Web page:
In 2010, federal officials secretly launched an investigation into corruption and brutality by jail deputies. After sheriff’s officials discovered that an inmate, Anthony Brown, was an FBI informant, they booked him under false names and shuttled him to different locations. They also tangled with the FBI, going to the home of one agent and threatening her with arrest.

Prosecutors alleged that Tanaka directed the efforts to hide Brown from the FBI and intimidate the FBI agent, with Baca playing a lesser role.

The courtroom on Monday was packed with Baca’s supporters, including former Dodgers manager Tommy Lasorda. Many in the audience wore yellow pins in solidarity with Baca.

Assistant U.S. Atty. Brandon Fox told Anderson that Baca’s lies were part of an attempt to cover up what had been going on in the sheriff’s department.

“That’s not what a leader does,” Fox said. “That’s what a coward does.”

The retired sheriff addressed the judge, saying he regretted not taking control of the sheriff’s investigation into Brown and would do it differently if given the chance.

“I stand here today humbled and filled with remorse for my mistakes as sheriff of Los Angeles County,” Baca said in court, wearing a dark suit with cuff links and a lapel pin that bore sheriff’s stars. “I did not lead, instead I delegated the responsibility for this important duty and I should not have.”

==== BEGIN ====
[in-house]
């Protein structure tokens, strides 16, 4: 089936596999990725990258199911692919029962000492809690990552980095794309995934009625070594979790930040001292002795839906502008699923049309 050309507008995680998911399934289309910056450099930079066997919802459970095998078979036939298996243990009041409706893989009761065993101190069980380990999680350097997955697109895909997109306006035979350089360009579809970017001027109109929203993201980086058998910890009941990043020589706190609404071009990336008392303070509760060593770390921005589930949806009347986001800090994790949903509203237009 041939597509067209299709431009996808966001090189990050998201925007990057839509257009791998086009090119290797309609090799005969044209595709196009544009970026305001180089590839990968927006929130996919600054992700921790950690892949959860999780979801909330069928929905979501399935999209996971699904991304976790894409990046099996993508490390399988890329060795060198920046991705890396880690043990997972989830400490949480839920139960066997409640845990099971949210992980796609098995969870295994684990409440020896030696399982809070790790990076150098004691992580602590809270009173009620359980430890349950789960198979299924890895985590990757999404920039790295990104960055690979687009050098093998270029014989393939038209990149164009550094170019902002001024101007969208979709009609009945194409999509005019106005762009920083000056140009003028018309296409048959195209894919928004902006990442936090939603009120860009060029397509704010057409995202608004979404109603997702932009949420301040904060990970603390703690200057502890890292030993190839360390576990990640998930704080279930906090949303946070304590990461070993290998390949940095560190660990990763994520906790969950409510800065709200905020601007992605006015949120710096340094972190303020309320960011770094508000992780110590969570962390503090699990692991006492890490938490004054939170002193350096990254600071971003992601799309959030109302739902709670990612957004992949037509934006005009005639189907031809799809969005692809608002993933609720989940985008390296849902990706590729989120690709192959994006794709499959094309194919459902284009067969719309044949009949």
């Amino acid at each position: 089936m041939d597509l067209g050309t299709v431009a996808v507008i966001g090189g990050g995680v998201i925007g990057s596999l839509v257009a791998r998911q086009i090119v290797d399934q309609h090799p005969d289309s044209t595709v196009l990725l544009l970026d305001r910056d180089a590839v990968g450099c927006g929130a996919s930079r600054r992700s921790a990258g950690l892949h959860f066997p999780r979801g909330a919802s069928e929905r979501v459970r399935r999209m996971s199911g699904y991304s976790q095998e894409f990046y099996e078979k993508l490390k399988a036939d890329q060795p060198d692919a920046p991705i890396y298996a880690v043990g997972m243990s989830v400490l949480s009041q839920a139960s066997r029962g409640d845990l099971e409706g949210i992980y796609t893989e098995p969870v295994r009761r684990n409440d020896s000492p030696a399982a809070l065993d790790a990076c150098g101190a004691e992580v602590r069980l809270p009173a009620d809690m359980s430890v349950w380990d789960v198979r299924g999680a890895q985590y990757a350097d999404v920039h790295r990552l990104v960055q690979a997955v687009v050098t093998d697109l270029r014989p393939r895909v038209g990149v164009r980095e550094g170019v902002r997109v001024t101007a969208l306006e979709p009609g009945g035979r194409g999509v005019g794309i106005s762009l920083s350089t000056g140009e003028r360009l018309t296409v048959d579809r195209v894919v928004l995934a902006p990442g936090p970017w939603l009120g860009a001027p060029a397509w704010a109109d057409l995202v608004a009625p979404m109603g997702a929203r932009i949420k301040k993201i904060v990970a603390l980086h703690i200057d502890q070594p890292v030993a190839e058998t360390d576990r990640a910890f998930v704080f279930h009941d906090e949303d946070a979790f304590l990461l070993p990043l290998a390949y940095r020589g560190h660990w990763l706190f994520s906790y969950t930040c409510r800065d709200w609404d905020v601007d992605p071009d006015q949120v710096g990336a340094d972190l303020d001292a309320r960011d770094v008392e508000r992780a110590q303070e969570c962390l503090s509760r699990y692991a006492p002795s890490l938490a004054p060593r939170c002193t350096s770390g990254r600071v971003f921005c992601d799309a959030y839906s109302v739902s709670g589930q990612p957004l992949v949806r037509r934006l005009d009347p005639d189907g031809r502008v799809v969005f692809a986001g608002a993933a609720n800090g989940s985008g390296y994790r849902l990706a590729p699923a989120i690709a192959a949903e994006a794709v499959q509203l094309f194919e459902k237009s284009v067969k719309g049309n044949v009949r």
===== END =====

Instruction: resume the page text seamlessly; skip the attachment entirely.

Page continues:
Anderson said that federal prosecutors had applied a law in deciding Baca’s punishment that “underappreciates this defendant’s culpability.” Under Baca’s leadership, the judge said, sheriff’s officials derailed a federal investigation that sought to expose an “us-versus-them” culture in which deputies were taught to cover up for one another and responded to inmates with enough violence to send them to the hospital.

A six-month sentence, he said, “would not address the gross abuse of the public’s trust… including the need to restore the public’s trust in law enforcement and the criminal justice system.”

By the time Baca pleaded guilty in February to a single count of lying to federal authorities, seven sheriff’s officials had already been convicted after going to trial in related cases, receiving sentences of a year and a half to more than three years in prison.

Tanaka was convicted by a jury in April and received a five-year sentence from Anderson.

Prosecutors have said they agreed to six months for Baca in part because of his willingness to plead guilty; Tanaka’s attorney characterized the deal as “a sweetheart kiss.”

In his plea agreement, Baca admitted to lying in an April 12, 2013, interview with investigators, stating that he was not aware of the plan to confront the FBI agent at her home.

In fact, according to the agreement, Baca was at a meeting where officials came up with the plan, telling his subordinates that they “should do everything but put handcuffs” on her.

Baca was also involved in a conversation with subordinates about keeping Brown away from the FBI, though he said in the interview with federal investigators that he was not, the agreement said. He was also aware that his subordinates had stopped FBI agents from questioning Brown, contrary to what he had said in the interview, according to the agreement.

In entering his guilty plea, Baca admitted only to lying about the visit to the FBI agent’s home while agreeing not to contest the prosecutors’ other allegations.

One legal expert said the judge’s actions suggest he questions whether a plea deal is in the best interests of the public.

“How does Paul Tanaka gets five years and he is under Baca?” said veteran defense attorney Lou Shapiro. “Why are foot soldiers getting more than the guy in charge is what judge [might be]  wondering.”